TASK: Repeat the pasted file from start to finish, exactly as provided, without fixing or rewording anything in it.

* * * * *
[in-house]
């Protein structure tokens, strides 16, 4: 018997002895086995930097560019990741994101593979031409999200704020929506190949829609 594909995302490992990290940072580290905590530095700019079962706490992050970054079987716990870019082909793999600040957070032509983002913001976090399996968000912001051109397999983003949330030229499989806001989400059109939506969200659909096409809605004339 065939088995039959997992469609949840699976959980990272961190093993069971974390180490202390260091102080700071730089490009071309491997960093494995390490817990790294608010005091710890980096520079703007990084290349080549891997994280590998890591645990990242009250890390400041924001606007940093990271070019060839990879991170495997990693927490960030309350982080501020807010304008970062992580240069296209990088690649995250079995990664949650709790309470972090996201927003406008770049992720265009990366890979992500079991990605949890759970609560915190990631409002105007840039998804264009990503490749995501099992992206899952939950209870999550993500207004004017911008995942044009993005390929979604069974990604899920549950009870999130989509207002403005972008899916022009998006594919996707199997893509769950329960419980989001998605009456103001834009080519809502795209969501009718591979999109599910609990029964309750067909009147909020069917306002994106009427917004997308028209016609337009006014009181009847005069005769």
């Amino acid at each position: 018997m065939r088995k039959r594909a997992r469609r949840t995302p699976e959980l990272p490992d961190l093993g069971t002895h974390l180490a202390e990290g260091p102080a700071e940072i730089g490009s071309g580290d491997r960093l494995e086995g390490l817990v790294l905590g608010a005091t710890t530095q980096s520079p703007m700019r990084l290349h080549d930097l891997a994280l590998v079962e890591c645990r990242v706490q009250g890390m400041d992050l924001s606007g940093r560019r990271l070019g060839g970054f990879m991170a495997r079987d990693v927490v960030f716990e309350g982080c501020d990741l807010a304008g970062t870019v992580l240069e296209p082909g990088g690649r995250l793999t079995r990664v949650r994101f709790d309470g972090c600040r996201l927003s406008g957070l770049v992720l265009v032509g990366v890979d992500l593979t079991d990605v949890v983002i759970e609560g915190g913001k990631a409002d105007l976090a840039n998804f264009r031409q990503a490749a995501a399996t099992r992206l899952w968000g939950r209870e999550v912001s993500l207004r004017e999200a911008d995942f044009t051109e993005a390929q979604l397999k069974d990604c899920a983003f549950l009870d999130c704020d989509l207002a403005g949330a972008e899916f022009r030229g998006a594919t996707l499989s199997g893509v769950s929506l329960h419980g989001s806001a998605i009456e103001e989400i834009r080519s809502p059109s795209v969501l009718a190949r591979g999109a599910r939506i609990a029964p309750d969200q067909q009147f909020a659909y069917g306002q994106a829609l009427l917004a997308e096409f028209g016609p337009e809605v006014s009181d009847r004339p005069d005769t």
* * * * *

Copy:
[in-house]
């Protein structure tokens, strides 16, 4: 018997002895086995930097560019990741994101593979031409999200704020929506190949829609 594909995302490992990290940072580290905590530095700019079962706490992050970054079987716990870019082909793999600040957070032509983002913001976090399996968000912001051109397999983003949330030229499989806001989400059109939506969200659909096409809605004339 065939088995039959997992469609949840699976959980990272961190093993069971974390180490202390260091102080700071730089490009071309491997960093494995390490817990790294608010005091710890980096520079703007990084290349080549891997994280590998890591645990990242009250890390400041924001606007940093990271070019060839990879991170495997990693927490960030309350982080501020807010304008970062992580240069296209990088690649995250079995990664949650709790309470972090996201927003406008770049992720265009990366890979992500079991990605949890759970609560915190990631409002105007840039998804264009990503490749995501099992992206899952939950209870999550993500207004004017911008995942044009993005390929979604069974990604899920549950009870999130989509207002403005972008899916022009998006594919996707199997893509769950329960419980989001998605009456103001834009080519809502795209969501009718591979999109599910609990029964309750067909009147909020069917306002994106009427917004997308028209016609337009006014009181009847005069005769």
């Amino acid at each position: 018997m065939r088995k039959r594909a997992r469609r949840t995302p699976e959980l990272p490992d961190l093993g069971t002895h974390l180490a202390e990290g260091p102080a700071e940072i730089g490009s071309g580290d491997r960093l494995e086995g390490l817990v790294l905590g608010a005091t710890t530095q980096s520079p703007m700019r990084l290349h080549d930097l891997a994280l590998v079962e890591c645990r990242v706490q009250g890390m400041d992050l924001s606007g940093r560019r990271l070019g060839g970054f990879m991170a495997r079987d990693v927490v960030f716990e309350g982080c501020d990741l807010a304008g970062t870019v992580l240069e296209p082909g990088g690649r995250l793999t079995r990664v949650r994101f709790d309470g972090c600040r996201l927003s406008g957070l770049v992720l265009v032509g990366v890979d992500l593979t079991d990605v949890v983002i759970e609560g915190g913001k990631a409002d105007l976090a840039n998804f264009r031409q990503a490749a995501a399996t099992r992206l899952w968000g939950r209870e999550v912001s993500l207004r004017e999200a911008d995942f044009t051109e993005a390929q979604l397999k069974d990604c899920a983003f549950l009870d999130c704020d989509l207002a403005g949330a972008e899916f022009r030229g998006a594919t996707l499989s199997g893509v769950s929506l329960h419980g989001s806001a998605i009456e103001e989400i834009r080519s809502p059109s795209v969501l009718a190949r591979g999109a599910r939506i609990a029964p309750d969200q067909q009147f909020a659909y069917g306002q994106a829609l009427l917004a997308e096409f028209g016609p337009e809605v006014s009181d009847r004339p005069d005769t």